At a board meeting last Tuesday, Dragons directors prioritised defence, discipline and a history of being involved in successful cultures as the three main criteria they are looking for when they appoint McGregor’s successor in the next month.
Other names in the mix include Newcastle Knights assistant David Furner and Roosters assistant Craig Fitzgibbon. However, the Dragons are resigned to the fact that Fitzgibbon is unlikely to leave the Roosters before the end of next season such is his loyalty to chairman Nick Politis and coach Trent Robinson.
If Fitzgibbon changes his mind, he will likely leapfrog Griffin to the top of the list. It’s unlikely current assistant coach Shane Flanagan will remain at the Dragons if Griffin gets the job.
Griffin, who spent time at the Storm and Broncos before linking with Phil Gould and the Penrith Panthers in 2016, ticks all three boxes but has struggled to get a look-in since his acrimonious exit from the foot of the mountains on the eve of the 2018 finals series.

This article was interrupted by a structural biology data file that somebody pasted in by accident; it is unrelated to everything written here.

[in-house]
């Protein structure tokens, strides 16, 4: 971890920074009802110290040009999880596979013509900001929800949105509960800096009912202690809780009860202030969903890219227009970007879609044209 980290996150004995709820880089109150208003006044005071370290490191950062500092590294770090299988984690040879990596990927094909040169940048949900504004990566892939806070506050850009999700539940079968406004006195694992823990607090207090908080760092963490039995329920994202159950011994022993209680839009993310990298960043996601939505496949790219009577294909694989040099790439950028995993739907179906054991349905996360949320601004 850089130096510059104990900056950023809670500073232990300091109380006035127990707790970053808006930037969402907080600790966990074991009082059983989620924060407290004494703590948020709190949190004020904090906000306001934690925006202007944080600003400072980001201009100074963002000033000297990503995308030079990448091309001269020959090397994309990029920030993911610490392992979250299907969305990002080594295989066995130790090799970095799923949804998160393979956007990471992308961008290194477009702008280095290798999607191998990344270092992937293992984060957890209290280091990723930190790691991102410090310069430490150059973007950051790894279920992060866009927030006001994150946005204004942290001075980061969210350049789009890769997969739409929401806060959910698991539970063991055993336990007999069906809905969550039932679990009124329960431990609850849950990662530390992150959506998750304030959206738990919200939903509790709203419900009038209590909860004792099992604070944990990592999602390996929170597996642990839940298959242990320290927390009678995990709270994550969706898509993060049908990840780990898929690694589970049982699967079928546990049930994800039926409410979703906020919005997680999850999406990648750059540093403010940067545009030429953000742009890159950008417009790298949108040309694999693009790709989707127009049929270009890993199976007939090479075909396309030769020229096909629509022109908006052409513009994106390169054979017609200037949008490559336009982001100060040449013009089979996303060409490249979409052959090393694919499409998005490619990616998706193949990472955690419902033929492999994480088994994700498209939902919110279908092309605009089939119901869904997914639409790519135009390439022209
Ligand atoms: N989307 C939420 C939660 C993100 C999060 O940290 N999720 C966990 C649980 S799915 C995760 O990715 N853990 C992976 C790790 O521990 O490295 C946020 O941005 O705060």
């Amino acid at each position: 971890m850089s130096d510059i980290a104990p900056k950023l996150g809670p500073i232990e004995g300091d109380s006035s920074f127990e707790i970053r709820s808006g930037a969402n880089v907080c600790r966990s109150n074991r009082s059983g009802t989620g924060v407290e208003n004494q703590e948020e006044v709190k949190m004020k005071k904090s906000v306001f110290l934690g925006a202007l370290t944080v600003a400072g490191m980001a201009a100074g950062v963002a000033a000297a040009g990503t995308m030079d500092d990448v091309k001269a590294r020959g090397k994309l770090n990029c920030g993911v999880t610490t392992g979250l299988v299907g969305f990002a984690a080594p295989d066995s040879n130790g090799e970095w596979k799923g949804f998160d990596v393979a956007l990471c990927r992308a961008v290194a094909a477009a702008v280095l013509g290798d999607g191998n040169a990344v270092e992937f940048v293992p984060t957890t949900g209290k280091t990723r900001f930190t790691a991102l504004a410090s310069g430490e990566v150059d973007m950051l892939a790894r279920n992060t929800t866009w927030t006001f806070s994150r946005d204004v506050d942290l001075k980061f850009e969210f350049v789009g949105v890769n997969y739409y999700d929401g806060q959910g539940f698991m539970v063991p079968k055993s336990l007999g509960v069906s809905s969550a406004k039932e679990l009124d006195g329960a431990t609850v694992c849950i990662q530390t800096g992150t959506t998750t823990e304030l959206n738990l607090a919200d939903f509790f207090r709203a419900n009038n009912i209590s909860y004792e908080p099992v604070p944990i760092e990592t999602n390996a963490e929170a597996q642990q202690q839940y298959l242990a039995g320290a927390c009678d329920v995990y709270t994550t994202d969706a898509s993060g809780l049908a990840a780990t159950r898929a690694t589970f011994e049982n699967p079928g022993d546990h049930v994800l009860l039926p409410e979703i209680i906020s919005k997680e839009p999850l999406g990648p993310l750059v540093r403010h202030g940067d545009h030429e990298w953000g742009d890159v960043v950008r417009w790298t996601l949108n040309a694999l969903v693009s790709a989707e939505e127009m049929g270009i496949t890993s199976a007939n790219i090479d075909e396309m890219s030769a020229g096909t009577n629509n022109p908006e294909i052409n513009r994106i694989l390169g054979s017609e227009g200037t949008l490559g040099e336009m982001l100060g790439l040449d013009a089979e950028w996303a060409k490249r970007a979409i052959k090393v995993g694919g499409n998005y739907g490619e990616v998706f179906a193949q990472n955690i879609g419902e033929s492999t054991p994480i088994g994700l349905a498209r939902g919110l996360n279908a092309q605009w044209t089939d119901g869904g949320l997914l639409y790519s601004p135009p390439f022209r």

There’s a belief at the Dragons that McGregor may have been too close to the players during his seven-year reign as coach, which could have created an environment of complacency.
Griffin is known as a strict disciplinarian and has had a high level of success in the NRL, with a 55.5 per cent win ratio from 173 games.
The 53-year-old led Brisbane (53.5 per cent win rate) to three finals series in four years before Wayne Bennett’s second coming ended his tenure.
He was then head-hunted by Gould to replace Ivan Cleary in 2016, guiding the Panthers (58 per cent) to back-to-back finals appearances before he was shown the door on the eve of a third finals series while his team sat in fourth position.
Griffin debuted 16 players in his two-and-a-half-year stint at the Panthers, including Nathan Cleary, James Fisher-Harris, Dylan Edwards, Corey Harawira-Naera and Viliame Kikau. He also coached Dragons prop Trent Merrin during his time at Penrith.
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Michael Chammas is a sports reporter with The Sydney Morning Herald